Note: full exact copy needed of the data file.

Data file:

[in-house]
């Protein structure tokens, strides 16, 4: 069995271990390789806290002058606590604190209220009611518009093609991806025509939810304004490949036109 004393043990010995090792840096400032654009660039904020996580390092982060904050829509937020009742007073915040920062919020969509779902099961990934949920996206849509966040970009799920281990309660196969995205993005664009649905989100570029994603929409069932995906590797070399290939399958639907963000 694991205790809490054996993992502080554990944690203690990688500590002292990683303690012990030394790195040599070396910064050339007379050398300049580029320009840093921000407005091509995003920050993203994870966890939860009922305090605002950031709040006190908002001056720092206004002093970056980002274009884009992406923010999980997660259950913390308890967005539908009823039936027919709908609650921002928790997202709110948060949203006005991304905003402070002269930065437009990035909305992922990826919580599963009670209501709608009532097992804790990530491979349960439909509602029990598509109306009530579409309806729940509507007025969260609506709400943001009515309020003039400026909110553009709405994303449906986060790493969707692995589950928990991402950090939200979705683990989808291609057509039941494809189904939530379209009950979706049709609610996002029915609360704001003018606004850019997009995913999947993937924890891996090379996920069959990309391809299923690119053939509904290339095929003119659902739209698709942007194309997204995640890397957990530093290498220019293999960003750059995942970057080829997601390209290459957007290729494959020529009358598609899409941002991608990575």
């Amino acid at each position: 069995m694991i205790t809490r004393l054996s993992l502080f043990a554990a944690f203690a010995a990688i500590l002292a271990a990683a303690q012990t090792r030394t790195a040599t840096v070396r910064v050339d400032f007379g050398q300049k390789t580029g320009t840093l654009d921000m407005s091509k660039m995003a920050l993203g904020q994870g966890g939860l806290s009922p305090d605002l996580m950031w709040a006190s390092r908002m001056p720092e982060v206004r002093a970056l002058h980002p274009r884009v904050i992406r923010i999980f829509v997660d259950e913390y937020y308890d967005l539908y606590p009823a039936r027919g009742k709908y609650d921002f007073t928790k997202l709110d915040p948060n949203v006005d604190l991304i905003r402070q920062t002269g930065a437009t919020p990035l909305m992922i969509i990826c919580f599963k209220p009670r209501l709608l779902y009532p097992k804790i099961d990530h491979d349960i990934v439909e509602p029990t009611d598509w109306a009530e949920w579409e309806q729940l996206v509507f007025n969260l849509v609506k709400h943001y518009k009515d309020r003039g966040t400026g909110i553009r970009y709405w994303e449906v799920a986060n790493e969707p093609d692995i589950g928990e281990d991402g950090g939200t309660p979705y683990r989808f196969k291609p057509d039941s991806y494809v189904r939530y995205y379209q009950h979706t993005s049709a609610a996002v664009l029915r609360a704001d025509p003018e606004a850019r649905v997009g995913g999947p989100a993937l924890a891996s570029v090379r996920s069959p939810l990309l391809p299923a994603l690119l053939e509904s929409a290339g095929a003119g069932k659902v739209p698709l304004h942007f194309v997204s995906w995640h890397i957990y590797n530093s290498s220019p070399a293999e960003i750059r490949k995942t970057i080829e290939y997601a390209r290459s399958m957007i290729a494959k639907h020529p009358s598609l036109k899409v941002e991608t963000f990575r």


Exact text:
[in-house]
């Protein structure tokens, strides 16, 4: 069995271990390789806290002058606590604190209220009611518009093609991806025509939810304004490949036109 004393043990010995090792840096400032654009660039904020996580390092982060904050829509937020009742007073915040920062919020969509779902099961990934949920996206849509966040970009799920281990309660196969995205993005664009649905989100570029994603929409069932995906590797070399290939399958639907963000 694991205790809490054996993992502080554990944690203690990688500590002292990683303690012990030394790195040599070396910064050339007379050398300049580029320009840093921000407005091509995003920050993203994870966890939860009922305090605002950031709040006190908002001056720092206004002093970056980002274009884009992406923010999980997660259950913390308890967005539908009823039936027919709908609650921002928790997202709110948060949203006005991304905003402070002269930065437009990035909305992922990826919580599963009670209501709608009532097992804790990530491979349960439909509602029990598509109306009530579409309806729940509507007025969260609506709400943001009515309020003039400026909110553009709405994303449906986060790493969707692995589950928990991402950090939200979705683990989808291609057509039941494809189904939530379209009950979706049709609610996002029915609360704001003018606004850019997009995913999947993937924890891996090379996920069959990309391809299923690119053939509904290339095929003119659902739209698709942007194309997204995640890397957990530093290498220019293999960003750059995942970057080829997601390209290459957007290729494959020529009358598609899409941002991608990575």
């Amino acid at each position: 069995m694991i205790t809490r004393l054996s993992l502080f043990a554990a944690f203690a010995a990688i500590l002292a271990a990683a303690q012990t090792r030394t790195a040599t840096v070396r910064v050339d400032f007379g050398q300049k390789t580029g320009t840093l654009d921000m407005s091509k660039m995003a920050l993203g904020q994870g966890g939860l806290s009922p305090d605002l996580m950031w709040a006190s390092r908002m001056p720092e982060v206004r002093a970056l002058h980002p274009r884009v904050i992406r923010i999980f829509v997660d259950e913390y937020y308890d967005l539908y606590p009823a039936r027919g009742k709908y609650d921002f007073t928790k997202l709110d915040p948060n949203v006005d604190l991304i905003r402070q920062t002269g930065a437009t919020p990035l909305m992922i969509i990826c919580f599963k209220p009670r209501l709608l779902y009532p097992k804790i099961d990530h491979d349960i990934v439909e509602p029990t009611d598509w109306a009530e949920w579409e309806q729940l996206v509507f007025n969260l849509v609506k709400h943001y518009k009515d309020r003039g966040t400026g909110i553009r970009y709405w994303e449906v799920a986060n790493e969707p093609d692995i589950g928990e281990d991402g950090g939200t309660p979705y683990r989808f196969k291609p057509d039941s991806y494809v189904r939530y995205y379209q009950h979706t993005s049709a609610a996002v664009l029915r609360a704001d025509p003018e606004a850019r649905v997009g995913g999947p989100a993937l924890a891996s570029v090379r996920s069959p939810l990309l391809p299923a994603l690119l053939e509904s929409a290339g095929a003119g069932k659902v739209p698709l304004h942007f194309v997204s995906w995640h890397i957990y590797n530093s290498s220019p070399a293999e960003i750059r490949k995942t970057i080829e290939y997601a390209r290459s399958m957007i290729a494959k639907h020529p009358s598609l036109k899409v941002e991608t963000f990575r």